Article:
Lesson learned, when looking for a cloud provider, make sure they are full-service so when you need to implement new technology that you are unfamiliar with they possess the ability to provide a solution and not throw the burden of design, deploy and management back onto your already overflowing plate.
When transitioning to the cloud it is very rare that all servers and data can be relocated to the cloud. There may be regulation or compliance constraints that require certain servers or data to remain on-site. In these circumstances it is important to have a service provider capable of managing these systems remaining on-site. In many case there will also be other peripheral devices that remain on-site such as load balancers, WAN optimizers, security devices and wireless access points.
If you are truly committed to outsourcing and focusing your staff on strategic initiatives, you must select a provider that offers capabilities to remotely manage these on-site technologies. Also keep in mind that these providers should be able to remotely manage these systems without the need or cost of placing a team of techs on your site. If your provider cannot handle these requests you might best be served by finding a new partner.
Disaster recovery has become a luxury now be afforded by all due to the proliferation and advancement of virtualization and replication software. What was once a costly endeavor and only available to the Fortune 500 is now common place for the smallest of companies. No longer is there a need for duplicate and dedicated hardware, shuffling of tapes and a long and cumbersome restoration process. Recovery point objective (RPO) and recovery time objective (RTO) are becoming archaic terms replaced by hypervisor replication, real-time continuous replication and automated failover.
Your service provider should offer a turnkey, fully managed disaster recovery solution as part of their basic offering. You should not be burdened with figuring it out, implementing it or choosing the software. Nor should you be bothered with having to perform an evaluation of standalone cloud based disaster recovery offerings. Your provider is already managing and familiar with your systems—why should you have to ramp up a separate DRaaS cloud provider on the systems your existing provider already knows?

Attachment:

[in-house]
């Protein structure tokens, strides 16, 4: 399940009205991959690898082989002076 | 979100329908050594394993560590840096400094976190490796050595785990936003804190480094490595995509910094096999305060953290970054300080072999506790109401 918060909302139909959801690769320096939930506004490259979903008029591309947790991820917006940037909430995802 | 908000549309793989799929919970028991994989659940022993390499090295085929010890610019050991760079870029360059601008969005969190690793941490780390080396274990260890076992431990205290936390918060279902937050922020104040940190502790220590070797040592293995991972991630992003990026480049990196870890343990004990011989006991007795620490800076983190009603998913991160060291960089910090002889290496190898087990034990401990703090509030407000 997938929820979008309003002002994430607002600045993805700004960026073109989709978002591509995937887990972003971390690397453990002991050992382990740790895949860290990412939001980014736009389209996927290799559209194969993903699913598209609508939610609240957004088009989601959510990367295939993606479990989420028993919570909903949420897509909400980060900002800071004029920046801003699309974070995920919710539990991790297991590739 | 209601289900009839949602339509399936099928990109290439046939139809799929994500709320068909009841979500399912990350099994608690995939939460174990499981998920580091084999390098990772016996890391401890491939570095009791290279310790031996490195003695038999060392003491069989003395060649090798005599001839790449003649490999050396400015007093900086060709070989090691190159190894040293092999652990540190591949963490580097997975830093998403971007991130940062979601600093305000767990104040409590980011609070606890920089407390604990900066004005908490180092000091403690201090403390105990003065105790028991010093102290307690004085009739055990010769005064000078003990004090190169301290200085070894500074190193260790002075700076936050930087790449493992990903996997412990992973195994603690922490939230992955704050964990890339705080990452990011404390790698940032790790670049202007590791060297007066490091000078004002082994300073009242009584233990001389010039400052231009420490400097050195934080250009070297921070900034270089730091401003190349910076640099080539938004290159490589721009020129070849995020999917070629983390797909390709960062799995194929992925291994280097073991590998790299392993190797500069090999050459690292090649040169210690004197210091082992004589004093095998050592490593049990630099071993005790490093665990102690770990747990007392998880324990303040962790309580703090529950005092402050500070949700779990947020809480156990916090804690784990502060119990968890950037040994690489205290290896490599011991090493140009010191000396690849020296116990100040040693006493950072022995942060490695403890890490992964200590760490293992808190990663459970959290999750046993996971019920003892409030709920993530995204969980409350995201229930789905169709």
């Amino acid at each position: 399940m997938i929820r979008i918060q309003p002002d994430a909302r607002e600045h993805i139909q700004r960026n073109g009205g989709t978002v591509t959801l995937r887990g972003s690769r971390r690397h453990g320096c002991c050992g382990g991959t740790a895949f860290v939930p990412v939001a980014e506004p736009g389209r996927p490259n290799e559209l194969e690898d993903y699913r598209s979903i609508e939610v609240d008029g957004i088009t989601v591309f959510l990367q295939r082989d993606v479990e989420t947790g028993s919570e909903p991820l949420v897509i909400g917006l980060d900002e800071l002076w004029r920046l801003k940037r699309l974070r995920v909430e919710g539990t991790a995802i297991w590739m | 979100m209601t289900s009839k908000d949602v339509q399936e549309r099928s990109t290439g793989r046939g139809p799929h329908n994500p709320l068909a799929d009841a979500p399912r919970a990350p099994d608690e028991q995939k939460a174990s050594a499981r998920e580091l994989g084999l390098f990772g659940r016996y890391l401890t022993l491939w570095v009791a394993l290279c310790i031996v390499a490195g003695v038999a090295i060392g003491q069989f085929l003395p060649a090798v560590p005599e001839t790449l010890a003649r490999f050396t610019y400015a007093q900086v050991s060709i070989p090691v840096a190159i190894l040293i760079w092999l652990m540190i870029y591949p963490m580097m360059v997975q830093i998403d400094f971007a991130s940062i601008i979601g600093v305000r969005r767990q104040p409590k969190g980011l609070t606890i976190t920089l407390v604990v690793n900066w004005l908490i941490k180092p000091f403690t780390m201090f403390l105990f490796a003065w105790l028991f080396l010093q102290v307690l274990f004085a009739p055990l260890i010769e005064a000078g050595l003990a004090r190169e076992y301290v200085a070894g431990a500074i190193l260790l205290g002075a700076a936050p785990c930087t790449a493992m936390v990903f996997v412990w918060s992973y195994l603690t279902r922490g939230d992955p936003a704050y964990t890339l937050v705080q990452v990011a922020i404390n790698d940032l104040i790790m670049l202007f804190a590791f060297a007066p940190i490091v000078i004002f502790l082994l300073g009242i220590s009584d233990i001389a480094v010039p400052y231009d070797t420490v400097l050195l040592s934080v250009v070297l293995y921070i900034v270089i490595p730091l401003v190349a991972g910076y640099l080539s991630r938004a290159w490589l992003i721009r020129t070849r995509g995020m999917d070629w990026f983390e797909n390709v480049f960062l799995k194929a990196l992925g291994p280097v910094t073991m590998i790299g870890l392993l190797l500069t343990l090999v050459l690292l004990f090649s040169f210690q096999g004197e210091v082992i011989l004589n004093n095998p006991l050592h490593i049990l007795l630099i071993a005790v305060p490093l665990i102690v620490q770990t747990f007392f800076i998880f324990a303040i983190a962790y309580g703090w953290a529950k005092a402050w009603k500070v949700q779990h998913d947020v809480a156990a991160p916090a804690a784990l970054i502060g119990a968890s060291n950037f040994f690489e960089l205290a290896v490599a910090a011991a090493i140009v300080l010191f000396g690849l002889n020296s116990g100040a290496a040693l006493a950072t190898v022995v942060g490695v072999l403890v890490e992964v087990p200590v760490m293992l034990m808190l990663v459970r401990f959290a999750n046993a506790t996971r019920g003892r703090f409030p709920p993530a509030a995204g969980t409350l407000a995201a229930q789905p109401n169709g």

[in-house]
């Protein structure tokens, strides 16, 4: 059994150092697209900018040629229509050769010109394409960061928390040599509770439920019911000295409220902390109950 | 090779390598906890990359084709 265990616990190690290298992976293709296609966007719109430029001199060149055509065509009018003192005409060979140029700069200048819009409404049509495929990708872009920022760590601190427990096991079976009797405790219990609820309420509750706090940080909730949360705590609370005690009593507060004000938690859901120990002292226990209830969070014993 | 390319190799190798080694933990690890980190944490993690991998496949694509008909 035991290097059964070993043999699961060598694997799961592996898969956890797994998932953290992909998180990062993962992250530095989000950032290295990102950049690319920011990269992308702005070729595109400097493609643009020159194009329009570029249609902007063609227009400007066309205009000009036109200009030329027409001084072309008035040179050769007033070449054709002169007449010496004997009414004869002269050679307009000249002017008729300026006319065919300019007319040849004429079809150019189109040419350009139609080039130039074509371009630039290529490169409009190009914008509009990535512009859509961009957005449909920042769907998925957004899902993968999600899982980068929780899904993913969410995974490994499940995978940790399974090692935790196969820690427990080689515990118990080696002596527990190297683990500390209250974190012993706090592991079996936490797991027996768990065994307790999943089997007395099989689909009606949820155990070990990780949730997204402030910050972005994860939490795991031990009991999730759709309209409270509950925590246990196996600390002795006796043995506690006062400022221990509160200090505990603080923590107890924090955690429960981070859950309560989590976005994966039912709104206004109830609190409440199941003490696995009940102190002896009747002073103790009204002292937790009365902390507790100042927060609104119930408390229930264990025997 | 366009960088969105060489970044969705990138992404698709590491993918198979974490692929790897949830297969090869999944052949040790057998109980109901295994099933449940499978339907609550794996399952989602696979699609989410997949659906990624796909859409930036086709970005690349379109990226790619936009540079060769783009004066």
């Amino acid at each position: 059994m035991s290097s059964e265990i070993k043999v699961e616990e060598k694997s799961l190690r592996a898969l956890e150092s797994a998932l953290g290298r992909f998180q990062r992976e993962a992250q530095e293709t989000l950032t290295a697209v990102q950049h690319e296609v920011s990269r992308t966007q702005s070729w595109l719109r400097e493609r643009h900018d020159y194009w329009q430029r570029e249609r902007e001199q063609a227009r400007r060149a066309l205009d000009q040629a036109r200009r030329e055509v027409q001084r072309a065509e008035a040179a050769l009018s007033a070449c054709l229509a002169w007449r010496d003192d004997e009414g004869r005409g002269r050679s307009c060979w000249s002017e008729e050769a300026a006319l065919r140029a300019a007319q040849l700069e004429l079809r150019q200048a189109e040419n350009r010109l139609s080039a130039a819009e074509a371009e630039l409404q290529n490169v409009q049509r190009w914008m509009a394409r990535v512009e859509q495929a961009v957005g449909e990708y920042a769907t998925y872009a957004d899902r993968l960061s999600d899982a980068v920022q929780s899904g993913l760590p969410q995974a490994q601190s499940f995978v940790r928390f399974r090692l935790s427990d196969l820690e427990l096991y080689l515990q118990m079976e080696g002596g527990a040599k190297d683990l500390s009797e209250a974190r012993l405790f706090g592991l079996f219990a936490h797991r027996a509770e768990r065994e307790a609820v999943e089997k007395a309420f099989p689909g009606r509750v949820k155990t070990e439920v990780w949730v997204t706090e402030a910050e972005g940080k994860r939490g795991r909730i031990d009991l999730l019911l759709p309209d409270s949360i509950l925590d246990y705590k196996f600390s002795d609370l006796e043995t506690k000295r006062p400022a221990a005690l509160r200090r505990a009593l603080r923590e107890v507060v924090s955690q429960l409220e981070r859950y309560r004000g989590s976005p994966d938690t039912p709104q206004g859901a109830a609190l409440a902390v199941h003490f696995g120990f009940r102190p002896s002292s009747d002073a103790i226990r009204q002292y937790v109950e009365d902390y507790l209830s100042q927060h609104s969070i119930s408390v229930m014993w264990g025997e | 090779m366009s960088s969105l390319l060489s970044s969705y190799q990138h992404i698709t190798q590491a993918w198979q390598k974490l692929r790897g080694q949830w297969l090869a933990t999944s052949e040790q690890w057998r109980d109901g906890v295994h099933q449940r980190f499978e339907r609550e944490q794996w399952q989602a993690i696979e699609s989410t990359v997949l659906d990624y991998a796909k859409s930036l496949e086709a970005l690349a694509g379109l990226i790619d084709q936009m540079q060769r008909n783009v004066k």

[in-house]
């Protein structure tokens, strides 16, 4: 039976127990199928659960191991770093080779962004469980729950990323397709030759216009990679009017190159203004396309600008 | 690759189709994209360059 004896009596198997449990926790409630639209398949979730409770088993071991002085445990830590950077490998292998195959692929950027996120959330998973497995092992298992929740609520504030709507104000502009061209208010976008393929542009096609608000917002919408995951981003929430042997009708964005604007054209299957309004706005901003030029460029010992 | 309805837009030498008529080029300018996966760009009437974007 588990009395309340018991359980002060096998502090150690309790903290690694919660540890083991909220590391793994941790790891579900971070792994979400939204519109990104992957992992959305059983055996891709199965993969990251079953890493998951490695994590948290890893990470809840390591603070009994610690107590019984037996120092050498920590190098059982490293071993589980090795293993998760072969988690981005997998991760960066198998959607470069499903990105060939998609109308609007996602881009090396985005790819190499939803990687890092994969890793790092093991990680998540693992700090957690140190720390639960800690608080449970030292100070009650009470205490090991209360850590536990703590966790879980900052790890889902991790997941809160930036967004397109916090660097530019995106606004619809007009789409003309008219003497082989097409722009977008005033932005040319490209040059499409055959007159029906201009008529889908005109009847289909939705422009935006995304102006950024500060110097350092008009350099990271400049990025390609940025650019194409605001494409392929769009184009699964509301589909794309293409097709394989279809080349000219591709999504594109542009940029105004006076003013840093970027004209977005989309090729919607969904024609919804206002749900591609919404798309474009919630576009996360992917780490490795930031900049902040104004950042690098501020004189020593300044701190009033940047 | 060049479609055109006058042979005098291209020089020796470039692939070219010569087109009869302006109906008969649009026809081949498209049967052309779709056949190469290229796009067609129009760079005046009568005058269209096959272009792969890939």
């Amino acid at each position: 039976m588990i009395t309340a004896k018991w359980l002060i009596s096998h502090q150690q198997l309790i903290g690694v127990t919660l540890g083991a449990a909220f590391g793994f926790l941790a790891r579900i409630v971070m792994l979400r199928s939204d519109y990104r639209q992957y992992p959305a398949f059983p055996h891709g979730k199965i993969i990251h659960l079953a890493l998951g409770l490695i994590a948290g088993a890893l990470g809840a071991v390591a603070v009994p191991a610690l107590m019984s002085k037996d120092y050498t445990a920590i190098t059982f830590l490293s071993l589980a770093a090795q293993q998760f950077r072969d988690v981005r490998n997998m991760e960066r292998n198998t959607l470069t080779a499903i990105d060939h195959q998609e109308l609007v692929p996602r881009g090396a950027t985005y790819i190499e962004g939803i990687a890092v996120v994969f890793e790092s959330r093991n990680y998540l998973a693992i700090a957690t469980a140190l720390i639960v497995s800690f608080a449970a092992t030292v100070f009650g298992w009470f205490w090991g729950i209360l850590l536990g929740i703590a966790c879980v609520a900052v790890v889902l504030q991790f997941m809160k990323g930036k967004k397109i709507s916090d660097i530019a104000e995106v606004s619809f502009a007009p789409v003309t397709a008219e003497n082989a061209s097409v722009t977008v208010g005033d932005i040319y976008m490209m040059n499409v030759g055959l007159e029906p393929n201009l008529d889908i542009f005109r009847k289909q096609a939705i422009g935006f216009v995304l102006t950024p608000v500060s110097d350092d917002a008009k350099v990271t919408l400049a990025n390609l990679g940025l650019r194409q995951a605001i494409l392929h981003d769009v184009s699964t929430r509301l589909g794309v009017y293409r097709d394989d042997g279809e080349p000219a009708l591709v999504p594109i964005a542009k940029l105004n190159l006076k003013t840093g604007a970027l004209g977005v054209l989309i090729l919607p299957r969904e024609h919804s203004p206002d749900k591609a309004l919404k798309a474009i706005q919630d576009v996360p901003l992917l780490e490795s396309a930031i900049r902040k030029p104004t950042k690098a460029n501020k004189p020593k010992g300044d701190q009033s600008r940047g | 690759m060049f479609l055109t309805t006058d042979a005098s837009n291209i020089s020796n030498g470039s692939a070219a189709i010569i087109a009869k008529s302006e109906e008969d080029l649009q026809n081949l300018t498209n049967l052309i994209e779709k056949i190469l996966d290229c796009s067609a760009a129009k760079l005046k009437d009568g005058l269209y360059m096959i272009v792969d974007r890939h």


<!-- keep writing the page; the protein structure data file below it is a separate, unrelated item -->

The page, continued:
If your existing cloud-enabled managed hosting provider does not offer a turnkey disaster recovery solution you should not let their gap be your problem. Seek out a full service cloud-enabled managed hosting provider.
The ability to provide and manage disruptive technologies is quickly becoming a decision criterion for enterprises as they select their service provider partners. Some disruptive technologies that are now becoming a bit more common place are mobility, collaboration, social media and analytics. Enterprises need to know their provider is going to be able to offer these disruptive technologies in a timely manner giving them the ability to stay a step ahead of their competition. The key though is not only making these technologies available, but providing them as a managed service because enterprises often lack the skill and expertise to manage cutting edge technologies and prefer to outsource the management thereby enabling them to be an early adopter.
Many traditional, monolithic providers are slow to move due to their cumbersome internal structure and may never be able to deliver a timely portfolio of disruptive technology to their customer base. Often, the smaller, nimbler cloud-enabled managed hosting providers are the ones first to market with these solutions—a win-win for them and their customers.
These five pointers should be considered table stakes—the bare minimum your cloud-enabled managed hosting provider offers. Add to this list other items important to your enterprise and leverage it as a guide when interviewing your next provider to ensure a successful cloud migration project.
By Marc Malizia